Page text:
Medical gas is critical to the function of hospitals and many other healthcare facilities. Knowing the most common types of gases, understanding how each is used, and then how to maintain your systems for each gas will ensure your facility's success.
1. Medical Air
Medical Air refers to a clean supply of compressed air used in hospitals and healthcare facilities to distribute medical gas. It is free of contamination and particles, has no oil or odors, and is dry to prevent water buildup in your facility's pipeline.
When a patient is in the operating room, whether it's an emergency or not, a surgeon relies on a medical air compressor to keep the patient comfortable and breathing. Medical air sources shall be connected to the medical air distribution system only and shall be used only for air in the application of human respiration and calibration of medical devices for respiratory application.
What is Instrument Air?
Medical Instrument Air is compressed air purified to meet the requirements of the Instrument Society of America and NFPA as an alternative to Nitrogen. Equivalent to Nitrogen in pressure, dryness, and cleanliness, Instrument Air can support multiple medical applications including driving surgical tools, operating pneumatic brakes and tables, central sterile supply, and laboratory air.
Smaller operations that do not want to have a separate compressors and piping line use pure nitrogen out of cylinders for this purpose.
There are three different compressors that are strongly favored for the distribution of medical air: Scroll, Oil-Less Reciprocating and Oil-Free Tooth Machines. Oil-free and oil-less technology is the preferred method to distribute medical air, because it is the simplest and most cost effective solution.
A scroll compressor works by using one stationary scroll and one moving scroll. The moving one orbits the stationary one to compress the air. The space for the trapped air gets smaller and smaller, decreasing the volume and thereby increasing the pressure.
This compressor type is used in distributing med gas, because required maintenance is minimal, and they operate well in all duty cycles. Scroll compressors are also very clean, quiet, and small, making them ideal for distributing med gas in your hospital or clinic setting.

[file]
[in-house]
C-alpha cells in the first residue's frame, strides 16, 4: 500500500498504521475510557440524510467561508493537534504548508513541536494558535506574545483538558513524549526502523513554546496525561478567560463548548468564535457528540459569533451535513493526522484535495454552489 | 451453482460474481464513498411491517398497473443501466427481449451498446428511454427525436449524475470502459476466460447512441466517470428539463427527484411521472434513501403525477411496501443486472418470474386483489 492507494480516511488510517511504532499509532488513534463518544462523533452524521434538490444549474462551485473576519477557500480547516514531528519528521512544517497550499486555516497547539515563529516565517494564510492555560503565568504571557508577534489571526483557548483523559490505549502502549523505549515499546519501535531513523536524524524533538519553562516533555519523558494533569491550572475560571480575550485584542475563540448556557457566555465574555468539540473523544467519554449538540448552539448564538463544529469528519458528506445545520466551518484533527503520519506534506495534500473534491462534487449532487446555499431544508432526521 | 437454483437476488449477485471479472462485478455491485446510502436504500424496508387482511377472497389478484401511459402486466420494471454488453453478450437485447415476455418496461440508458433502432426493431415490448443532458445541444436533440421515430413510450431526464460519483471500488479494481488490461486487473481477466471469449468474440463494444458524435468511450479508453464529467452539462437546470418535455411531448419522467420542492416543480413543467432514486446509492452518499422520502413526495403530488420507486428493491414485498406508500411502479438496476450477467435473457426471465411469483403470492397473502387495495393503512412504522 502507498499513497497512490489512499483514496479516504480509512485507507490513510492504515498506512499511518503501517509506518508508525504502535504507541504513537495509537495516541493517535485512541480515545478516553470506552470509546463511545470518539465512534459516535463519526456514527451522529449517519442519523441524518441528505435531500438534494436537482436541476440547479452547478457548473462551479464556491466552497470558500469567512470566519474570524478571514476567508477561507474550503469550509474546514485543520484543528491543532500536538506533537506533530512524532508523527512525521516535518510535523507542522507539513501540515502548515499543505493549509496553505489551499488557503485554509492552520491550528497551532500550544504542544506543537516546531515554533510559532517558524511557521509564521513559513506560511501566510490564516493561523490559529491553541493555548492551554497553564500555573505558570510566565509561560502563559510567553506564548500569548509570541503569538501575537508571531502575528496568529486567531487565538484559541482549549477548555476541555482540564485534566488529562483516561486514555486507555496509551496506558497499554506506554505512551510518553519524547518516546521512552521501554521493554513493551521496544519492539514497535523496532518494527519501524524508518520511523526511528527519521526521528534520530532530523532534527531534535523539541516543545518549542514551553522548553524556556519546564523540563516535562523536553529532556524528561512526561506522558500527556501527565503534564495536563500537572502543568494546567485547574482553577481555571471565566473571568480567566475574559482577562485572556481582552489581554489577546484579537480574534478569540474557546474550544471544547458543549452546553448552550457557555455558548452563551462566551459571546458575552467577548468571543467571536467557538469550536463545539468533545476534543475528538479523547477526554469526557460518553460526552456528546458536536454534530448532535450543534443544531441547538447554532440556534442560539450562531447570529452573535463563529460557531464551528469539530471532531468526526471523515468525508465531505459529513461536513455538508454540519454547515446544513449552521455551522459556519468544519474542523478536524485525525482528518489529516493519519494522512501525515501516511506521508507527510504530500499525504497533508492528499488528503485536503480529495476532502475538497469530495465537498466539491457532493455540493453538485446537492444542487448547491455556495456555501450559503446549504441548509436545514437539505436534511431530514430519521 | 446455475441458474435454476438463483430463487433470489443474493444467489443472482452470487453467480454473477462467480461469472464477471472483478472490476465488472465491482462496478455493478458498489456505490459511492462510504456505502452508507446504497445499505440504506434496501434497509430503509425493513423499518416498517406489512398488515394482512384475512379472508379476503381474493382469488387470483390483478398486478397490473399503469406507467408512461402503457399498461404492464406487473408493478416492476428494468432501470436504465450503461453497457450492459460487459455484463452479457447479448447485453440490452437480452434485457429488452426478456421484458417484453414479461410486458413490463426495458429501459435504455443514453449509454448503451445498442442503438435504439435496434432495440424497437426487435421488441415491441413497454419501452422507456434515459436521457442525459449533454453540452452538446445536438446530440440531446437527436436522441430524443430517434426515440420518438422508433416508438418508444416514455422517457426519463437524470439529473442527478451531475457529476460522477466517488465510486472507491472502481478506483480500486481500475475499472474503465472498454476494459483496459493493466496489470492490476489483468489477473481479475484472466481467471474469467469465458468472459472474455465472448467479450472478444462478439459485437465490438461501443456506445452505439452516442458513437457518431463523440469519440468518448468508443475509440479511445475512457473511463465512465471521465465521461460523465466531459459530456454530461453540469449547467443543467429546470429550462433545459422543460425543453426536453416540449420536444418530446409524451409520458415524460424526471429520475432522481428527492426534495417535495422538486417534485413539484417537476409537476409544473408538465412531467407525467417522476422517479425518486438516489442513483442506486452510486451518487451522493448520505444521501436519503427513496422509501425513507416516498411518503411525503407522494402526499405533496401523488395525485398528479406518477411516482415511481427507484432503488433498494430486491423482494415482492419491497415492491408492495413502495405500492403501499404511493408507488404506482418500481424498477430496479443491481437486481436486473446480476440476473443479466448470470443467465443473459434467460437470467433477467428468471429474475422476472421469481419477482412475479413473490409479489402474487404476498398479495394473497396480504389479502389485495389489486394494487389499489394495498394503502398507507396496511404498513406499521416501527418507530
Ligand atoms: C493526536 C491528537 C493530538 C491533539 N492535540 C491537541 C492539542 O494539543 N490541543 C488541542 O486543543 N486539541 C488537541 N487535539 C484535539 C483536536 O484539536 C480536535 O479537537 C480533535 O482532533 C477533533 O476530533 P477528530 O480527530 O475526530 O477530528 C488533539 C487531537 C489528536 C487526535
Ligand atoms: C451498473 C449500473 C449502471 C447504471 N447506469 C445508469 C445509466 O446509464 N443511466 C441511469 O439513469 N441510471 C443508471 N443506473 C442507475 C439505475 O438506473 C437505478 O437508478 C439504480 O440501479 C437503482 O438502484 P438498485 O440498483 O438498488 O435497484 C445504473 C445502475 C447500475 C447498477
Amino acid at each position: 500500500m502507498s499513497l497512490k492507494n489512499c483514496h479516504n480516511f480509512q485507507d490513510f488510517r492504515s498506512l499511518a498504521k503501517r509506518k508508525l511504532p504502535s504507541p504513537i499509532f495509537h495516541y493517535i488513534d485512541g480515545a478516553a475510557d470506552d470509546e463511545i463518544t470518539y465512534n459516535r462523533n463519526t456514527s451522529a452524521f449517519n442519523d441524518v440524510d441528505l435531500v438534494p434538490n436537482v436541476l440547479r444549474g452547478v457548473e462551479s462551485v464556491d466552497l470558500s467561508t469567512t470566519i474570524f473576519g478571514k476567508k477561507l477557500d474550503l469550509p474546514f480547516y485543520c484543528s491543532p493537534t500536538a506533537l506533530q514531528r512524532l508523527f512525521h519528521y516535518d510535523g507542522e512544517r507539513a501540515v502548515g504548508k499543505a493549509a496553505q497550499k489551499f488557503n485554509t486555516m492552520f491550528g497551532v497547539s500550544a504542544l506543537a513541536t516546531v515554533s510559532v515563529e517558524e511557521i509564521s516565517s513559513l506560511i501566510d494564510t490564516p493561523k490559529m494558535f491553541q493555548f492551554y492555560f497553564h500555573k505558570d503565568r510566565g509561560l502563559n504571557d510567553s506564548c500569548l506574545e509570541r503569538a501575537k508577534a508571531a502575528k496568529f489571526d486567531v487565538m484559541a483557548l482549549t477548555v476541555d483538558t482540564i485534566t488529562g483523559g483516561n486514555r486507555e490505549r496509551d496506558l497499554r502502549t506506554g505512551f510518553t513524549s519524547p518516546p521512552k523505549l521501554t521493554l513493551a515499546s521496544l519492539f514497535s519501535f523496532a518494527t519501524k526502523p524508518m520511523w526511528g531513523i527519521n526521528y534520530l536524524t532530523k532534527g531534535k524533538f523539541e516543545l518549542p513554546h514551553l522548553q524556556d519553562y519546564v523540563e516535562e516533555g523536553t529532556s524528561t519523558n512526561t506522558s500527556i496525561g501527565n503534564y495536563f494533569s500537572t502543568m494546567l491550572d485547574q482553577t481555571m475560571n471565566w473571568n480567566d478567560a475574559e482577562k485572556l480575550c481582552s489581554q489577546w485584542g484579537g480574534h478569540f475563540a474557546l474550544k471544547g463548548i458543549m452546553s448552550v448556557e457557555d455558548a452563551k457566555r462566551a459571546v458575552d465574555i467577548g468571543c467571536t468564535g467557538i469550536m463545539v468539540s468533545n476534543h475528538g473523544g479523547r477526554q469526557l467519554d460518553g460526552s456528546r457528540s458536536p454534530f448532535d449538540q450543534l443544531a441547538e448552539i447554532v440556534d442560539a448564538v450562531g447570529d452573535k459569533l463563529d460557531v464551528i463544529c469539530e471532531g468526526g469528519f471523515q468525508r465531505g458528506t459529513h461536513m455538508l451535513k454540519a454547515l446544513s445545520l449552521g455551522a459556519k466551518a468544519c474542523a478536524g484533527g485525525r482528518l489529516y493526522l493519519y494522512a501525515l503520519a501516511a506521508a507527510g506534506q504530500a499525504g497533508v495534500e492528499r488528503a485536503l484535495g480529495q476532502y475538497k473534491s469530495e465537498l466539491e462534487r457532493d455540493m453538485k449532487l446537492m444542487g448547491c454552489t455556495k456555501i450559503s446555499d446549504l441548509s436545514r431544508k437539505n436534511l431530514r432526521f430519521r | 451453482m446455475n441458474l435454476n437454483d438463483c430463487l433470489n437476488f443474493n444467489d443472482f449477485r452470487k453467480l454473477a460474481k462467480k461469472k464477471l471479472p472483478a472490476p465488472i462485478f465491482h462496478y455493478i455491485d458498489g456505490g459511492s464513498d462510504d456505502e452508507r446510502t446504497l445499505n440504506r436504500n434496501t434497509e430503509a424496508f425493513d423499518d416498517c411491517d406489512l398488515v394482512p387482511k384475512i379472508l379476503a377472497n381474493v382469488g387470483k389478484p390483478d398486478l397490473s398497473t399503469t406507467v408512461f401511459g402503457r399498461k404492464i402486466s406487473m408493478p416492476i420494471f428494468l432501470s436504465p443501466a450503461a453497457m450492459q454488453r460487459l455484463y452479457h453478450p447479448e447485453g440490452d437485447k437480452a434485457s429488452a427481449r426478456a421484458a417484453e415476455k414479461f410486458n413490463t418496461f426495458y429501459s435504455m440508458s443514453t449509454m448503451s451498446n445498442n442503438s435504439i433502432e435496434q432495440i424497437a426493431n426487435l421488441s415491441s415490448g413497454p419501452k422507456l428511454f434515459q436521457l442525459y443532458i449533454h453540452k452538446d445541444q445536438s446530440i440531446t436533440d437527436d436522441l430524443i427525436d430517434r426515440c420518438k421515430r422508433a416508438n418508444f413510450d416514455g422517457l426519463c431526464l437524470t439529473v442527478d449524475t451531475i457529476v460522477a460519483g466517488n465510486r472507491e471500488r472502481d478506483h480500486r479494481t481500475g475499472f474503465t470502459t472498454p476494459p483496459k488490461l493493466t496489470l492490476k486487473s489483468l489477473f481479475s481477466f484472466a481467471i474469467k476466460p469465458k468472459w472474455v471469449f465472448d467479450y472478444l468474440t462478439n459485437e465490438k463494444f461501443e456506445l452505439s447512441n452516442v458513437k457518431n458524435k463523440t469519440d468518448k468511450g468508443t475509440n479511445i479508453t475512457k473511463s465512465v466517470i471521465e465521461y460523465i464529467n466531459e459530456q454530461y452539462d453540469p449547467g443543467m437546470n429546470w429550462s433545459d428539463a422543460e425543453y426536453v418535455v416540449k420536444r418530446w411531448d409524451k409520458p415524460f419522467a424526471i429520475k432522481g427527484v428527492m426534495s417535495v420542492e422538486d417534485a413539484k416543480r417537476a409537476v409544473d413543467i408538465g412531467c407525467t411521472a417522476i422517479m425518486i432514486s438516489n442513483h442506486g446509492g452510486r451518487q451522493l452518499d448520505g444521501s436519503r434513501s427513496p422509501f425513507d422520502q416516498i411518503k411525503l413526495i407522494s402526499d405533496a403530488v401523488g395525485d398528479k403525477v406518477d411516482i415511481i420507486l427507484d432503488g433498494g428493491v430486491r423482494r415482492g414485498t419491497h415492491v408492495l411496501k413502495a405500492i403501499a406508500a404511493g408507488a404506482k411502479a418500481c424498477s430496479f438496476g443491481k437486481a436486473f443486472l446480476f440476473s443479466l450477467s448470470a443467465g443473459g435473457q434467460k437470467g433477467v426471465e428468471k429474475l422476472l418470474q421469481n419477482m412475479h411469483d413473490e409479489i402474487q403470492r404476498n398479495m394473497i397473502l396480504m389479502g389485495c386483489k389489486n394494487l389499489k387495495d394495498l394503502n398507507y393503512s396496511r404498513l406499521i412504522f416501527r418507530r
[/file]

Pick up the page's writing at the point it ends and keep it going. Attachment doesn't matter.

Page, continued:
Scroll compressors are most commonly used for carrying medical gas for anesthesia, to calibrate surgical tools, and to power incubators and ventilators.
Oil-less reciprocating compressors are used to distribute medical air when an intermittent cycle is needed. Installation is inexpensive, noise level is low, and maintenance is cost effective. It is designed to keep oil out of the compression chamber and air stream, and does not add any flammable or toxic contaminants to the air. The med gas typically travels through clean copper piping that leads to your surgical suites and patient rooms to supply medical outlets for ventilators and respirators.
Oil-free tooth compressors, such as the Atlas Copco's ZT-MED featured on their website, prevent oil contamination and the expenses that go with it. There is no risk to your patients, nor risk of damage to your expensive hospital equipment. They operate quietly, are self-regulating, and are easy to maintain.
In addition, Atlas Copco offers a state-of-the-art software tool that assists your hospital engineers, medical specialists, and developers. This tool helps to determine the size and quantity of compressors needed, along with the necessary purifiers and vessels to meet your medical gas flow requirements.